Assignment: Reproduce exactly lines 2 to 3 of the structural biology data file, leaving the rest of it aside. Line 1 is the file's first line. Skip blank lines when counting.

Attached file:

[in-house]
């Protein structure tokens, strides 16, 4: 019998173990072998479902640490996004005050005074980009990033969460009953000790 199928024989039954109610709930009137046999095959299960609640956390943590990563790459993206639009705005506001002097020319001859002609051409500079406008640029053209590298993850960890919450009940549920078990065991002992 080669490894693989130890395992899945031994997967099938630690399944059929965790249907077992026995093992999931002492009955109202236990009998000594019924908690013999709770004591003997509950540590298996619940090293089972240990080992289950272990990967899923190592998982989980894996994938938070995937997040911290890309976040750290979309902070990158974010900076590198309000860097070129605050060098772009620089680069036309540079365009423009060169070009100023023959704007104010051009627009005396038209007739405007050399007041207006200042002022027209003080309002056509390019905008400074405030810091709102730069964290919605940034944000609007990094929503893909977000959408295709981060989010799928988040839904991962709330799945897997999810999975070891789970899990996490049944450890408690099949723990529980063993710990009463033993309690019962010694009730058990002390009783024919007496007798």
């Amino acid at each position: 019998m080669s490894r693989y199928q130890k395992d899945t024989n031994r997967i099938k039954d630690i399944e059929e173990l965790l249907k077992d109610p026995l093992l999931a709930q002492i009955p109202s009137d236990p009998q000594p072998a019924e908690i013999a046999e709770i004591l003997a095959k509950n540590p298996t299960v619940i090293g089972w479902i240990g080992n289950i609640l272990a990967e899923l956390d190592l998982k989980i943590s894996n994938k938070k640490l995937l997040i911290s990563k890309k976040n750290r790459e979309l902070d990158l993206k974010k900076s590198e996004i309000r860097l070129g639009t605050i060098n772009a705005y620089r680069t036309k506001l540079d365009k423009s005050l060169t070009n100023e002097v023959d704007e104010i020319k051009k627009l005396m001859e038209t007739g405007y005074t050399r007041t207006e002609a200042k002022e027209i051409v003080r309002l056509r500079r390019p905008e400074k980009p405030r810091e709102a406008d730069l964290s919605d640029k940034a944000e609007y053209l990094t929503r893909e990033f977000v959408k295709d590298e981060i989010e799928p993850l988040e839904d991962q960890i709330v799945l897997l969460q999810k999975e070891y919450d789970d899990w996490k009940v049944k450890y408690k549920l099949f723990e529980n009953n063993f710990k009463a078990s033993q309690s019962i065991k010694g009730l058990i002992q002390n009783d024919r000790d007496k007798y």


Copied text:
């Protein structure tokens, strides 16, 4: 019998173990072998479902640490996004005050005074980009990033969460009953000790 199928024989039954109610709930009137046999095959299960609640956390943590990563790459993206639009705005506001002097020319001859002609051409500079406008640029053209590298993850960890919450009940549920078990065991002992 080669490894693989130890395992899945031994997967099938630690399944059929965790249907077992026995093992999931002492009955109202236990009998000594019924908690013999709770004591003997509950540590298996619940090293089972240990080992289950272990990967899923190592998982989980894996994938938070995937997040911290890309976040750290979309902070990158974010900076590198309000860097070129605050060098772009620089680069036309540079365009423009060169070009100023023959704007104010051009627009005396038209007739405007050399007041207006200042002022027209003080309002056509390019905008400074405030810091709102730069964290919605940034944000609007990094929503893909977000959408295709981060989010799928988040839904991962709330799945897997999810999975070891789970899990996490049944450890408690099949723990529980063993710990009463033993309690019962010694009730058990002390009783024919007496007798």
């Amino acid at each position: 019998m080669s490894r693989y199928q130890k395992d899945t024989n031994r997967i099938k039954d630690i399944e059929e173990l965790l249907k077992d109610p026995l093992l999931a709930q002492i009955p109202s009137d236990p009998q000594p072998a019924e908690i013999a046999e709770i004591l003997a095959k509950n540590p298996t299960v619940i090293g089972w479902i240990g080992n289950i609640l272990a990967e899923l956390d190592l998982k989980i943590s894996n994938k938070k640490l995937l997040i911290s990563k890309k976040n750290r790459e979309l902070d990158l993206k974010k900076s590198e996004i309000r860097l070129g639009t605050i060098n772009a705005y620089r680069t036309k506001l540079d365009k423009s005050l060169t070009n100023e002097v023959d704007e104010i020319k051009k627009l005396m001859e038209t007739g405007y005074t050399r007041t207006e002609a200042k002022e027209i051409v003080r309002l056509r500079r390019p905008e400074k980009p405030r810091e709102a406008d730069l964290s919605d640029k940034a944000e609007y053209l990094t929503r893909e990033f977000v959408k295709d590298e981060i989010e799928p993850l988040e839904d991962q960890i709330v799945l897997l969460q999810k999975e070891y919450d789970d899990w996490k009940v049944k450890y408690k549920l099949f723990e529980n009953n063993f710990k009463a078990s033993q309690s019962i065991k010694g009730l058990i002992q002390n009783d024919r000790d007496k007798y």